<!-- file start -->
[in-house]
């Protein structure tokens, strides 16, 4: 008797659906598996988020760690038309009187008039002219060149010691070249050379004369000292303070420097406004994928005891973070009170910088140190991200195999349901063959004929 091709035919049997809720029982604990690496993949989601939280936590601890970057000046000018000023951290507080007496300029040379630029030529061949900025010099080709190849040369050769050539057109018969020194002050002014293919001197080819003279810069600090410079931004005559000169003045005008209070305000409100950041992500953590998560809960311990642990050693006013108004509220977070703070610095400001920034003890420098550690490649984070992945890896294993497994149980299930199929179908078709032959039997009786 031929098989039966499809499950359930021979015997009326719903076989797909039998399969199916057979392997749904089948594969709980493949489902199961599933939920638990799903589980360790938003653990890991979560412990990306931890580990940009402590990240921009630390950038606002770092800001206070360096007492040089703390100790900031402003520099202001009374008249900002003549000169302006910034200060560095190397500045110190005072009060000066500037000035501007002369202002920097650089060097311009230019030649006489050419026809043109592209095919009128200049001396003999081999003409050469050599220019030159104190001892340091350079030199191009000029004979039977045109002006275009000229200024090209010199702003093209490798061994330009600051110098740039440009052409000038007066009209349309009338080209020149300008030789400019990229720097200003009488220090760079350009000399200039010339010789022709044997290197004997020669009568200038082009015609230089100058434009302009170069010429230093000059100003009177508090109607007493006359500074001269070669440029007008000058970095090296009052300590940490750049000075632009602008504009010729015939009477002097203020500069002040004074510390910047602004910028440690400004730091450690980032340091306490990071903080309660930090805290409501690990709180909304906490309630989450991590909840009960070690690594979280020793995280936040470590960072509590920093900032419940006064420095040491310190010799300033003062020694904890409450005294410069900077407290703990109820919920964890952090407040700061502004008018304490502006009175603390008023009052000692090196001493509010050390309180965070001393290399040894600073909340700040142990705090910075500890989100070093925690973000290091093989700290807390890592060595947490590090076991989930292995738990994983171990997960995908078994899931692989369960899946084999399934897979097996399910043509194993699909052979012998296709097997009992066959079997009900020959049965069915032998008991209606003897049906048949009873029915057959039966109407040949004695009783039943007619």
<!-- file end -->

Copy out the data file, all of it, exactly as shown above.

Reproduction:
[in-house]
């Protein structure tokens, strides 16, 4: 008797659906598996988020760690038309009187008039002219060149010691070249050379004369000292303070420097406004994928005891973070009170910088140190991200195999349901063959004929 091709035919049997809720029982604990690496993949989601939280936590601890970057000046000018000023951290507080007496300029040379630029030529061949900025010099080709190849040369050769050539057109018969020194002050002014293919001197080819003279810069600090410079931004005559000169003045005008209070305000409100950041992500953590998560809960311990642990050693006013108004509220977070703070610095400001920034003890420098550690490649984070992945890896294993497994149980299930199929179908078709032959039997009786 031929098989039966499809499950359930021979015997009326719903076989797909039998399969199916057979392997749904089948594969709980493949489902199961599933939920638990799903589980360790938003653990890991979560412990990306931890580990940009402590990240921009630390950038606002770092800001206070360096007492040089703390100790900031402003520099202001009374008249900002003549000169302006910034200060560095190397500045110190005072009060000066500037000035501007002369202002920097650089060097311009230019030649006489050419026809043109592209095919009128200049001396003999081999003409050469050599220019030159104190001892340091350079030199191009000029004979039977045109002006275009000229200024090209010199702003093209490798061994330009600051110098740039440009052409000038007066009209349309009338080209020149300008030789400019990229720097200003009488220090760079350009000399200039010339010789022709044997290197004997020669009568200038082009015609230089100058434009302009170069010429230093000059100003009177508090109607007493006359500074001269070669440029007008000058970095090296009052300590940490750049000075632009602008504009010729015939009477002097203020500069002040004074510390910047602004910028440690400004730091450690980032340091306490990071903080309660930090805290409501690990709180909304906490309630989450991590909840009960070690690594979280020793995280936040470590960072509590920093900032419940006064420095040491310190010799300033003062020694904890409450005294410069900077407290703990109820919920964890952090407040700061502004008018304490502006009175603390008023009052000692090196001493509010050390309180965070001393290399040894600073909340700040142990705090910075500890989100070093925690973000290091093989700290807390890592060595947490590090076991989930292995738990994983171990997960995908078994899931692989369960899946084999399934897979097996399910043509194993699909052979012998296709097997009992066959079997009900020959049965069915032998008991209606003897049906048949009873029915057959039966109407040949004695009783039943007619």